ADHD: better monitoring of adverse health risks needs to happen

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Researchers from the Children’s Hospital of Philadelphia warn people with a history of ADHD are more at risk for a range of medical and behavioural issues

Researchers from Children’s Hospital of Philadelphia (CHOP) wanted to better understand how primary care doctors addressed these risks with patients as they transitioned from childhood to young adulthood.

Adolescents with a history of attention-deficit/hyperactivity disorder (ADHD) are at an increased risk for a multitude of adverse outcomes, including sexually-transmitted infections (STIs), mental health conditions, and car accidents.

Findings of the study

The researchers found that although doctors generally discuss depression, substance abuse, and suicide risk with patients who have a history of ADHD, they rarely discuss safe driving with them and most of the time they do not monitor patients for risky sexual behaviour.

The findings, published in the Journal of Developmental and Behavioural Paediatrics, represent the first study to examine the clinical practices of primary care clinicians as children with ADHD advance through adolescence.

Increased risk of medical concerns

Although between 30% and 60% of children diagnosed with ADHD no longer meet full criteria for the disorder by late adolescence, those diagnosed before age 10 are at an increased risk for a variety of behavioural and medical concerns throughout adolescence.

However, of the 262 patients with a history of ADHD studied, the CHOP team found driving skill was discussed in only two instances, and sexual health risks were discussed with only 47% of youth.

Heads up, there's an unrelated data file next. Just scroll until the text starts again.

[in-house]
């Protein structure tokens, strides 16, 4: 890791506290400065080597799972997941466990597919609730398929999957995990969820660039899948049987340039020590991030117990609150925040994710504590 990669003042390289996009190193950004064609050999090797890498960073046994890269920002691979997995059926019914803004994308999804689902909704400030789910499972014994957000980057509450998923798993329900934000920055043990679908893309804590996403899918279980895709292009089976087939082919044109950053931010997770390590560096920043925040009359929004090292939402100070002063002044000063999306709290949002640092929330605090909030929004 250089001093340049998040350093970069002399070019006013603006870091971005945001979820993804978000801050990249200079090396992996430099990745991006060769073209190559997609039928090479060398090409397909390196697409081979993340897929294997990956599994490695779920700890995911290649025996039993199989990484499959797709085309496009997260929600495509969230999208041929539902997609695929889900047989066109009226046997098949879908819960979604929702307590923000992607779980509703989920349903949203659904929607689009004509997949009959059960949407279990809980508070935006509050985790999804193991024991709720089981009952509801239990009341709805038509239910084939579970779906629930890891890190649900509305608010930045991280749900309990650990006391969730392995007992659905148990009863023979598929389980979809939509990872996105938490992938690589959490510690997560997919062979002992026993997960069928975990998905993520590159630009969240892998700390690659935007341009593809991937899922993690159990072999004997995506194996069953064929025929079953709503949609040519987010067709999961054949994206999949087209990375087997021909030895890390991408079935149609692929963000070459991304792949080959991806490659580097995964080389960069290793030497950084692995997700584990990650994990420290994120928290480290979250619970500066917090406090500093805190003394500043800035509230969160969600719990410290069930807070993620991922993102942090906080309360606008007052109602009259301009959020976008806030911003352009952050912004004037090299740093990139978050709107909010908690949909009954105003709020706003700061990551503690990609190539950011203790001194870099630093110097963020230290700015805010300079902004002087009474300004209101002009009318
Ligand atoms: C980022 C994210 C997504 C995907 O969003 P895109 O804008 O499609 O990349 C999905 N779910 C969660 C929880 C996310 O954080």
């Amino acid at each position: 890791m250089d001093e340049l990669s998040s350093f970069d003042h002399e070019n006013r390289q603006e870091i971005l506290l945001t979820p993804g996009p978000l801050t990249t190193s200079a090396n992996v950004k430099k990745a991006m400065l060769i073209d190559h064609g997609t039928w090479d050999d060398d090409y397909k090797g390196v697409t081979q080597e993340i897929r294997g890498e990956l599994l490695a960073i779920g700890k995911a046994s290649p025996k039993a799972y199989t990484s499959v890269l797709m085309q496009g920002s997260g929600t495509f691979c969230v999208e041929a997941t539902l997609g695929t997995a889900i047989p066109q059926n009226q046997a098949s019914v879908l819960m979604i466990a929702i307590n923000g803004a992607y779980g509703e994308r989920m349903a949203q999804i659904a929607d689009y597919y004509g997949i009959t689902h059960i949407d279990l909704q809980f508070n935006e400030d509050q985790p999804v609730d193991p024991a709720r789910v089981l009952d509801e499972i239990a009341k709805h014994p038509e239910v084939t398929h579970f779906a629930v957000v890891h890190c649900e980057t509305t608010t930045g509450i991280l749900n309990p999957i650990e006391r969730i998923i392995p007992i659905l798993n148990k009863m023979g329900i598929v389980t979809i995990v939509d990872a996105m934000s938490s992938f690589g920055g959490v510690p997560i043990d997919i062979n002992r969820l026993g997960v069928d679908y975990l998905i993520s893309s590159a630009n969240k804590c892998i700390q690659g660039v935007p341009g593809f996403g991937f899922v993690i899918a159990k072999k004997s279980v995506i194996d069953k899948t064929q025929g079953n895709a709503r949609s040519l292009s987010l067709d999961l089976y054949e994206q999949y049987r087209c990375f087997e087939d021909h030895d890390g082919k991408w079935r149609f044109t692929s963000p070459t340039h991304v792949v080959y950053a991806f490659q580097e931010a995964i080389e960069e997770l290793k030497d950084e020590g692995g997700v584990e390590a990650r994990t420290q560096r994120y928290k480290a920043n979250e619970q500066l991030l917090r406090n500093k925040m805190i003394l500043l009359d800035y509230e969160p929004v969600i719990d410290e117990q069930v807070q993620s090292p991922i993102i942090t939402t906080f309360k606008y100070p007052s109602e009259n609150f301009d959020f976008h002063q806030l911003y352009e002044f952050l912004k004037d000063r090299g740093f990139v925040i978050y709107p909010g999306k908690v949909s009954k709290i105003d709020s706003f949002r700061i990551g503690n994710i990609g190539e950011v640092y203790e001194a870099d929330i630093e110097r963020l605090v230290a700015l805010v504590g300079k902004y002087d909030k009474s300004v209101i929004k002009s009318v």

Being aware of the dangers

Thomas Power, PhD, ABPP, senior author and Director of the Centre for Management of ADHD at CHOP said: “These findings identify opportunities to improve the care of adolescents with a history of ADHD, Although doctors do a good job screening for many behavioural health risks, like suicide risk and depression, we need to be more aware of the dangers associated with driving and sexual health.

“For example, our previous research shows teens with ADHD are more likely to be involved in a car accident particularly in the first month after receiving their driver’s license, so this is definitely an issue that should be discussed with our patients.”

Medication abuse, specifically the unlawful sharing of medication among youth, is another major area of concern for adolescent patients on medication for ADHD, yet the study found doctors rarely discussed this risk with these patients.

Power explained: “We have found that clinicians are more skilled in addressing ADHD in childhood than in adolescence. Additional resources and training are needed so we can ensure primary care clinicians are providing the best care for patients with ADHD as they develop through their teenage years.”

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